Strong competition and low consumer demand are the two most significant risks currently facing small and medium-size enterprises (SMEs), a worldwide survey by Zurich Insurance Group Ltd concludes.
According to Zurich, despite the problems, SMEs are striving for growth by targeting new customer segments via traditional and new sales channels, and even expanding to foreign markets.
The insurer commissioned GfK to conduct the research that examines the challenges, risks and opportunities for 3,293 SMEs in Australia, Brazil, Germany, Indonesia, Ireland, Italy, Mexico, Portugal, Spain, Switzerland and the United Arab Emirates (UAE), while YouGov surveyed SMEs in the United Kingdom.
“We are reassured that 84% of SMEs globally are optimistic with respect to their business development, showing strong resilience despite economic challenges,” said Mike Kerner, Zurich’s chief executive (CEO) of general insurance, in a statement.
Attracting new customers is considered vital, with most of the SMEs targeting them in domestic (23%) and international (13%) markets in the past 12 months. They also see attracting new customers as the biggest growth opportunity in the coming year (33% and 14% respectively). SMEs also plan to win new customers through diversification of products or services (18% in the past period and 19% in the future).
About 26% of SMEs in the UAE and 15% in Switzerland, Spain, Ireland, Australia and Mexico have expanded abroad through setting up export operations, and the enterprises in these countries are optimistic about continuing this trend, Zurich found.
Prices versus wages
In the current economic environment, Spanish, Portuguese, Italian and Irish SMEs were the leaders in reducing prices (25%, 20%, 24% and 15%, respectively), while they were also laggards in increasing wages for their employees (4%, 6%, 4% and 3%, respectively). Zurich said those trends reflect the economic challenges those members of the eurozone are currently facing.
In other European countries SMEs have better supported salary growth: 24% in Switzerland, 14% in Germany, 20% in the UK, while curtailing price reductions. That trend, growing salaries while restraining prices, was also noted in emerging markets: 41% versus 15% in Brazil, 16% versus 5% in Indonesia and 17% versus 12% in Mexico.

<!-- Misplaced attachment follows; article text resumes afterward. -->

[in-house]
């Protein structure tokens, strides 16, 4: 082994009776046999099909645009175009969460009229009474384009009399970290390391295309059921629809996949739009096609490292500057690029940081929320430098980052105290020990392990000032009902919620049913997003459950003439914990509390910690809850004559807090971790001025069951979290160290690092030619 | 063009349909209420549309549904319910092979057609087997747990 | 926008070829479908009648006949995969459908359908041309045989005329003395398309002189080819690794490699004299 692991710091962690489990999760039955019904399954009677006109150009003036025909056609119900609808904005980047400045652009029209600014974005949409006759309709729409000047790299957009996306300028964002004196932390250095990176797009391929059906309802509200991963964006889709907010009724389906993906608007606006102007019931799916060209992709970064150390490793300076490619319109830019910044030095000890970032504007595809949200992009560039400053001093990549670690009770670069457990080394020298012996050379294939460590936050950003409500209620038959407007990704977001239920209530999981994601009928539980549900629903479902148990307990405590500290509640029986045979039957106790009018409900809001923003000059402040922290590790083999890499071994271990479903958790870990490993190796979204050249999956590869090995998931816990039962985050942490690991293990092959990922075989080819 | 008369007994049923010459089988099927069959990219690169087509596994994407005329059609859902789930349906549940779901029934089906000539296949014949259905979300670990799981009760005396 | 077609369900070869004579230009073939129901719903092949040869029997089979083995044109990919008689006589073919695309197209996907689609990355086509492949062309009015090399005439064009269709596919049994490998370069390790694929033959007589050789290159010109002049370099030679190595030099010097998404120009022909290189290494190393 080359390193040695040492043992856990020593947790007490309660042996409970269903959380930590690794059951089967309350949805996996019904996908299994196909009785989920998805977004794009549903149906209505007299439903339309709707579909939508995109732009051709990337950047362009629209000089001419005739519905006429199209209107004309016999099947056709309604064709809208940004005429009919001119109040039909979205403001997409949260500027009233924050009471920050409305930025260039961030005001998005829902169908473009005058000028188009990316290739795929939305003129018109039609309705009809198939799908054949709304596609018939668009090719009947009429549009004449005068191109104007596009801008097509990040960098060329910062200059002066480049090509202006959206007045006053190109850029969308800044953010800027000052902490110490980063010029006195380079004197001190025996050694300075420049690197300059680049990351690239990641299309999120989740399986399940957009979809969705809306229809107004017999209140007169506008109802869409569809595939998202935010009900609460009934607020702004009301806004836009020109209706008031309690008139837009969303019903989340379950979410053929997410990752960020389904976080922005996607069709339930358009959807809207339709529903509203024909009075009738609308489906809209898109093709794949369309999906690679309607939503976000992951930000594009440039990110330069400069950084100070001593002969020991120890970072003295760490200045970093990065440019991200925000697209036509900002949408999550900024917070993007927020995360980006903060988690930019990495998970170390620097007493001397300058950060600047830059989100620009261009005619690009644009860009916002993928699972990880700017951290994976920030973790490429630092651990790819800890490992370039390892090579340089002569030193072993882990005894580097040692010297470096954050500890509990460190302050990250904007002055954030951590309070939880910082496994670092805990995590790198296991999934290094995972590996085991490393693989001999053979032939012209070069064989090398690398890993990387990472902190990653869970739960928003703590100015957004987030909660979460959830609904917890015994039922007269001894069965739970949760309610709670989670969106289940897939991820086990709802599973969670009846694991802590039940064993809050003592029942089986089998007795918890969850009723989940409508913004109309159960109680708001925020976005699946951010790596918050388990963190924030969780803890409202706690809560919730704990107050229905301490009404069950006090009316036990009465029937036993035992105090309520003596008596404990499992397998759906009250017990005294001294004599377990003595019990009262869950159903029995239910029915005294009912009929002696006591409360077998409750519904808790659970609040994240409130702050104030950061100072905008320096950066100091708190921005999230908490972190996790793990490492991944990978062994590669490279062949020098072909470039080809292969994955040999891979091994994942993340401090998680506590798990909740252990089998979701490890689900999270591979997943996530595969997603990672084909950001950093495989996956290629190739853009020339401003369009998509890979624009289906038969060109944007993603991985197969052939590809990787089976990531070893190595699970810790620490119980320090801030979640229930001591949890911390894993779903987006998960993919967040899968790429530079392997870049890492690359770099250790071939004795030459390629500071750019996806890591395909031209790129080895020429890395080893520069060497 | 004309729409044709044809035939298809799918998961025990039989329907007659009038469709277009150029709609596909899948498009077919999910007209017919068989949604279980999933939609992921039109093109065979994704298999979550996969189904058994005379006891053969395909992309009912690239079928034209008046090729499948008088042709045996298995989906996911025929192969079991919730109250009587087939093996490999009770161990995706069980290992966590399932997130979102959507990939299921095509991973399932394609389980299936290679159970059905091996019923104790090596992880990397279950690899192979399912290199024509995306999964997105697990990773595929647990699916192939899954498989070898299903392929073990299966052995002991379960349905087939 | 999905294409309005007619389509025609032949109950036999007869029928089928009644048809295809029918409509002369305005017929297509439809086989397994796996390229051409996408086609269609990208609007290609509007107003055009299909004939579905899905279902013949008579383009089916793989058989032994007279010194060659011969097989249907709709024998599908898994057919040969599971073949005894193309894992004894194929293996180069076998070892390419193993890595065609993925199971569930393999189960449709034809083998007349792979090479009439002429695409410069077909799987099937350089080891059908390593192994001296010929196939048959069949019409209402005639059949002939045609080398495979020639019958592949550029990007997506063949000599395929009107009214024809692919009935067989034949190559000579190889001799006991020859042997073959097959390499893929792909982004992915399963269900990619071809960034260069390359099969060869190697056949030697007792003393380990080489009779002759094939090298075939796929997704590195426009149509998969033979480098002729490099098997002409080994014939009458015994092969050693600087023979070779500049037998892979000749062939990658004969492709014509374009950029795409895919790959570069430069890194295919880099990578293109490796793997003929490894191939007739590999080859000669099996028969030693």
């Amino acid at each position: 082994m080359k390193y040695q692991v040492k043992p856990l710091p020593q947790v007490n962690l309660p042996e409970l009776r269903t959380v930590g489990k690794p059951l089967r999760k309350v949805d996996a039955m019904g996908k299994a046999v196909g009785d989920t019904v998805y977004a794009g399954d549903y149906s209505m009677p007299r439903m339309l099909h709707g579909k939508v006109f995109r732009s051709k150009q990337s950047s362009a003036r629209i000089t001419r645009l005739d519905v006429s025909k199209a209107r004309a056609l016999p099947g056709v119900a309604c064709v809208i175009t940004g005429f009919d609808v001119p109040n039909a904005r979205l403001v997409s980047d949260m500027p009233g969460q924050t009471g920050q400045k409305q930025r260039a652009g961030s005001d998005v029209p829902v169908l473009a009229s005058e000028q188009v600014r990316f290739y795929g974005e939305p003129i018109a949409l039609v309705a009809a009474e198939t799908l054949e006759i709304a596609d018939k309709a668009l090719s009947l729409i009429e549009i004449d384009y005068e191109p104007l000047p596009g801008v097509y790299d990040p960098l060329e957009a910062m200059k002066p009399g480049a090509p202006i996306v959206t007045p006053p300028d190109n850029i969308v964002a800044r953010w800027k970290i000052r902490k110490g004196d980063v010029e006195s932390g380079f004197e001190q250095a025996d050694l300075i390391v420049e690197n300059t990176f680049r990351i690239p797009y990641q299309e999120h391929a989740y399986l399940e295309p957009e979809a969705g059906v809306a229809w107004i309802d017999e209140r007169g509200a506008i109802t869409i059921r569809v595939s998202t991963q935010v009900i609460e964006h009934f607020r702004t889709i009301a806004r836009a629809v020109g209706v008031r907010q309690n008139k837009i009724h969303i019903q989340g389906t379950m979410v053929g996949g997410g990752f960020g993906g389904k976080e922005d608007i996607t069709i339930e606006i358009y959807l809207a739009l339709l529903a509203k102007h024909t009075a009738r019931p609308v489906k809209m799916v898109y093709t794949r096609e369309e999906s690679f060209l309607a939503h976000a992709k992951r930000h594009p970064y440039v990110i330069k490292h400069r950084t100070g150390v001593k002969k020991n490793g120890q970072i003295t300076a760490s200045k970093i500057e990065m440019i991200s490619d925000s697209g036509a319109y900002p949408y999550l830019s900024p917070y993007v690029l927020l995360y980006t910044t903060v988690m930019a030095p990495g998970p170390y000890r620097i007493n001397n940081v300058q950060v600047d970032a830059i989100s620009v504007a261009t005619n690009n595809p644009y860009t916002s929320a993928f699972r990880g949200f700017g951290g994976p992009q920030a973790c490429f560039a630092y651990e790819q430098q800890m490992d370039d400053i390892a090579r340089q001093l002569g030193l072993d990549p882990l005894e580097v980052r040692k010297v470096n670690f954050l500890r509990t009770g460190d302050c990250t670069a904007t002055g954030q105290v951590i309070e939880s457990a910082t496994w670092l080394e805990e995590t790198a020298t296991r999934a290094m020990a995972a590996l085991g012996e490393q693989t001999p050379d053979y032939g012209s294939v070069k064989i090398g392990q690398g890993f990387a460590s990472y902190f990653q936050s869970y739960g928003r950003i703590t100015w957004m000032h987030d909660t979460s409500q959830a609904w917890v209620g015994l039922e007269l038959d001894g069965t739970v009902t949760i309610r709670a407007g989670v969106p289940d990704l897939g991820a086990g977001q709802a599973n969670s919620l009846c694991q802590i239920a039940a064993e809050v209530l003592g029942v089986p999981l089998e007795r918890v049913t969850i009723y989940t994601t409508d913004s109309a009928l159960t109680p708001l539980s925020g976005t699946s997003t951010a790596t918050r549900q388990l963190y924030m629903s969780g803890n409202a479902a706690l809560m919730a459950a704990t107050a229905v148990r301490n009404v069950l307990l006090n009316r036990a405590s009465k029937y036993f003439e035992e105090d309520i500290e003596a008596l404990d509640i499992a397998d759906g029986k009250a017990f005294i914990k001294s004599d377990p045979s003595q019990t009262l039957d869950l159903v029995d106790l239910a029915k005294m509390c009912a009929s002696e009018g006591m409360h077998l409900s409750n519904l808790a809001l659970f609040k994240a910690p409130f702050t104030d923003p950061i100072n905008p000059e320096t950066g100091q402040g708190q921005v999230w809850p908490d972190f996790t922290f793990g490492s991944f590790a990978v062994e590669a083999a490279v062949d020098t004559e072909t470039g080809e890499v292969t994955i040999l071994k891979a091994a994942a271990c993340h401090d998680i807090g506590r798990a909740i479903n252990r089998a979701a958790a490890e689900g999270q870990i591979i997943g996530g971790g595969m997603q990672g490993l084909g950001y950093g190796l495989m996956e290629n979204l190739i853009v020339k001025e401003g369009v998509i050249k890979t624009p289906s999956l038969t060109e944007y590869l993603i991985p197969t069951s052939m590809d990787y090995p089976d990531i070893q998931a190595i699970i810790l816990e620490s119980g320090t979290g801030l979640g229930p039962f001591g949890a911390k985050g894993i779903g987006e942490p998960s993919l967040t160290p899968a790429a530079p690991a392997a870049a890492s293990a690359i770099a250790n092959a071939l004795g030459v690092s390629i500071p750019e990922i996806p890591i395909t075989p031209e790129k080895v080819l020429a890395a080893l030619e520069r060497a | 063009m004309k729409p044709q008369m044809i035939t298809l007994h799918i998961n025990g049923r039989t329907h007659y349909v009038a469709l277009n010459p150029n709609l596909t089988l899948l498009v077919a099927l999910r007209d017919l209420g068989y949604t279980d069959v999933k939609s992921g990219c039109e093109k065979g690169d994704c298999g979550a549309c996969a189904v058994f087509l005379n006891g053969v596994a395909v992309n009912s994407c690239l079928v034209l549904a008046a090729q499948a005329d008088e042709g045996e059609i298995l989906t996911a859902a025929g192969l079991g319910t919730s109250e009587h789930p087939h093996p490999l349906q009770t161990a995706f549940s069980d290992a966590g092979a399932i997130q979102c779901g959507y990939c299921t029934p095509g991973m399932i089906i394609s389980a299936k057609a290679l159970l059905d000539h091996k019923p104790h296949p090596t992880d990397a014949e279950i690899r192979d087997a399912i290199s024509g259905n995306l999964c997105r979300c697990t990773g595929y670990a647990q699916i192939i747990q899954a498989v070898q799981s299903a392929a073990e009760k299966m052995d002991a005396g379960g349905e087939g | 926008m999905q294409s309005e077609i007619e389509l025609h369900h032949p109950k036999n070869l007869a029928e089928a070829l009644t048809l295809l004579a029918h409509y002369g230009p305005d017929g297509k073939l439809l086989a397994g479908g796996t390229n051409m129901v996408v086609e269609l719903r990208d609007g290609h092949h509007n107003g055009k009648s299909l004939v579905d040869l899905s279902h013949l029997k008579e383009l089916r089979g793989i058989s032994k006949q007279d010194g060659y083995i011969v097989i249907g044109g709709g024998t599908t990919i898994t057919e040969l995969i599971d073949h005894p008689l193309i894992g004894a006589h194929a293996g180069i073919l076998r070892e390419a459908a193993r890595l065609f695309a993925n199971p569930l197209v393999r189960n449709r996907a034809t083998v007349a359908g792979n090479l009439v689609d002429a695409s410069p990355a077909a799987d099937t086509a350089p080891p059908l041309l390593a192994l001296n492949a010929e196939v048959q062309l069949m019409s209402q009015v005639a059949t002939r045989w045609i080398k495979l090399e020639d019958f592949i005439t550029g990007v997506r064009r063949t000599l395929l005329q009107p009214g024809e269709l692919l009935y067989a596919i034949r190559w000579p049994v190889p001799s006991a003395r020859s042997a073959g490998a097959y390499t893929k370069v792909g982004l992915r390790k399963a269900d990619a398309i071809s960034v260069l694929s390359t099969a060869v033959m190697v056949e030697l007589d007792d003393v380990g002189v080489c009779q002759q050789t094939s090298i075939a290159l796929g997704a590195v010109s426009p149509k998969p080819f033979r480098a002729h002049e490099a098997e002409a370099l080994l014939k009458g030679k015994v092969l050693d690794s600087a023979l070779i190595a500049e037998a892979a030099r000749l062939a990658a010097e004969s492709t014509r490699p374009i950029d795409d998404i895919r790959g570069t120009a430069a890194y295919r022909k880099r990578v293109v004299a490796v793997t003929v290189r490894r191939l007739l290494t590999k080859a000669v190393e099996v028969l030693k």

Thirty-six per cent of the SME leaders surveyed identified competition and dumping as a major risk their businesses are facing, and a lack of customer demand was the most significant issue for 24% of them. This is particularly the case in Spain (43%), Italy (35%), the UK (34%) and Portugal (32%) but less of a concern Germany and the United Arab Emirates (both 14%) and in Indonesia (11%).
Zurich sees the risk of theft as one of the largest consistently across all geographies (19%), but the insurer found the risk of property damage and business interruption from fire is only a serious concern for SMEs in Brazil (20%).
Online fraud, computer hacking and other cyber-crimes were not categorized as top risks, as Zurich said only the UK showed concern with 9% of SMEs highlighting these. The insurer did, however, find that 16% of SMEs saw web trading and other innovative sales channels as opportunities, while 13% plan to use new business technologies such as mobile and tablet computing in the next 12 months.
Far and away, the largest financial market on the planet is the foreign exchange currencies market, where on average individuals and organisations trade more than $5 trillion daily. In the FX world, the ability to master the market isn't considered a luxury for treasury officers–it's a necessity.
Using data for predictive analytics is the future of banking success, argued Jean-Laurent Bonnafé, CEO of BNP Paribas, in his session on how the bank is reinventing its approach to innovate with and for corporates.
The EU and US’ shift in accounting standards may bring balance sheet losses and increase credit risk, according to James Elder, director of risk services at Standard & Poor’s (S&P) Global.
Sibos 2017 day two highlights: Brexit and banking, and why ‘data is the new oil’ in financial services
How nation first politics can impact global financial organisations It’s clear that data and regulation are the two key topics that are ... read more